However, even the most enterprising line-of-business executives have to realize they need IT's buy-in and support for on-demand BI applications. Welch's had just finished the four-year $31 million project installing Oracle's ERP applications in-house, which included a BI application, and IT was understandably "concerned" about Coyne's new external application needs, he says. "They wanted to make sure we were doing the right thing," Coyne says, "but even they said that this particular area of Oracle does not have a solution for it. It wasn't much of a debate at all."
One major sticking point for IT usually involves the security of corporate data as it moves outside of IT's control. But executives and analysts say that the potential business benefits of quicker access to BI data, coupled with the robustness of third-party providers' security mechanisms, may outweigh concerns.
Casual Male's Hernreich says he was initially "nervous about the information being offsite," but that the final analysis showed the business benefits of a SaaS BI solution were too big to ignore.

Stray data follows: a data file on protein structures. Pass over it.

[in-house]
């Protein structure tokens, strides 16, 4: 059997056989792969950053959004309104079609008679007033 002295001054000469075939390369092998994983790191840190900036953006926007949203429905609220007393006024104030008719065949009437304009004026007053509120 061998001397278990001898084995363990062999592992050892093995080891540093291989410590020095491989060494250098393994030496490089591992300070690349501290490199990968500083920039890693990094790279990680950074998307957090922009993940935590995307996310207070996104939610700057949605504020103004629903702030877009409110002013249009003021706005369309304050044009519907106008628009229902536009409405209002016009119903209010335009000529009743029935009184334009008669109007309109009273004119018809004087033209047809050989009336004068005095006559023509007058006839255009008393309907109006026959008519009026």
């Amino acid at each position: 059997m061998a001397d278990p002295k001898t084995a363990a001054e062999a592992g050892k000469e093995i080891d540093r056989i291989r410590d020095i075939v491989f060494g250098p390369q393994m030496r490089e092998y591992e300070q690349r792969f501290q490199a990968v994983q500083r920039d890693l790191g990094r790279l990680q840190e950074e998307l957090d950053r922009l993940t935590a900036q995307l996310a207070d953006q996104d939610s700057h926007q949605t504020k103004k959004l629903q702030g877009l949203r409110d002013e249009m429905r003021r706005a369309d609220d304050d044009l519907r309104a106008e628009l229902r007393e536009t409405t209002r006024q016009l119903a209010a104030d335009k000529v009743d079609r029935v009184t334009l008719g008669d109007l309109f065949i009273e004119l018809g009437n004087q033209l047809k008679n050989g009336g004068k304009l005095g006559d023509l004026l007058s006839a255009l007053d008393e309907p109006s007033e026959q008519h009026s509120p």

And for SMB companies like RapidAdvance, well-established vendors' security controls are a benefit -- not a concern. "For a small company to leverage and piggyback off the firewalls and data protections [of a vendor like Business Objects] was a big selling point for us," Cohenford says.
To many companies, the future of on-demand BI applications is already here. Says Hernreich: "It's essential to operating the business."
(For more on CIO's special BI series, see Part 1 "BI: A Technology Category in Tumult"; Part 2 "Nine BI Vendors to Watch"; Part 4 "What You Need to Know About BI TCO"; and Part 5 "Opinion: Don't Make BI Suck for Users.")